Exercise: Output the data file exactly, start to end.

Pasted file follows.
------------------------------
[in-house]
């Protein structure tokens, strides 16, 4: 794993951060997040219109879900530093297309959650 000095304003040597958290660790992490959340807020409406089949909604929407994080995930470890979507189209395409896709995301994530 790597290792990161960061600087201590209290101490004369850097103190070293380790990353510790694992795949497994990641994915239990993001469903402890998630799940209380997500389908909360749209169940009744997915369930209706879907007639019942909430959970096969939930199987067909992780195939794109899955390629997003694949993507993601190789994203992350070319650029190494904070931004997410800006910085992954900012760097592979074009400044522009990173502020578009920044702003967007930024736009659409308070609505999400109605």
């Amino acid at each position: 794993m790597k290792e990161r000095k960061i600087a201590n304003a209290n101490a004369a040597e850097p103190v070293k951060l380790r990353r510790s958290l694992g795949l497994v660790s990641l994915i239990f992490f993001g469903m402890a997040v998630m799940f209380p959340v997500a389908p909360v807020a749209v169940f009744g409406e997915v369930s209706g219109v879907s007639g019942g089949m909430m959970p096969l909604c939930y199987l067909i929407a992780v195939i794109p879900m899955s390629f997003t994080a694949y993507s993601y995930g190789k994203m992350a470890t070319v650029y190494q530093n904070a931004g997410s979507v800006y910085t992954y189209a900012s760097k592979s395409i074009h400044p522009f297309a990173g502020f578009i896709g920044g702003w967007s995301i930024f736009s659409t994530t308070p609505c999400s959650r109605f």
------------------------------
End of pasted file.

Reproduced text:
[in-house]
């Protein structure tokens, strides 16, 4: 794993951060997040219109879900530093297309959650 000095304003040597958290660790992490959340807020409406089949909604929407994080995930470890979507189209395409896709995301994530 790597290792990161960061600087201590209290101490004369850097103190070293380790990353510790694992795949497994990641994915239990993001469903402890998630799940209380997500389908909360749209169940009744997915369930209706879907007639019942909430959970096969939930199987067909992780195939794109899955390629997003694949993507993601190789994203992350070319650029190494904070931004997410800006910085992954900012760097592979074009400044522009990173502020578009920044702003967007930024736009659409308070609505999400109605």
């Amino acid at each position: 794993m790597k290792e990161r000095k960061i600087a201590n304003a209290n101490a004369a040597e850097p103190v070293k951060l380790r990353r510790s958290l694992g795949l497994v660790s990641l994915i239990f992490f993001g469903m402890a997040v998630m799940f209380p959340v997500a389908p909360v807020a749209v169940f009744g409406e997915v369930s209706g219109v879907s007639g019942g089949m909430m959970p096969l909604c939930y199987l067909i929407a992780v195939i794109p879900m899955s390629f997003t994080a694949y993507s993601y995930g190789k994203m992350a470890t070319v650029y190494q530093n904070a931004g997410s979507v800006y910085t992954y189209a900012s760097k592979s395409i074009h400044p522009f297309a990173g502020f578009i896709g920044g702003w967007s995301i930024f736009s659409t994530t308070p609505c999400s959650r109605f």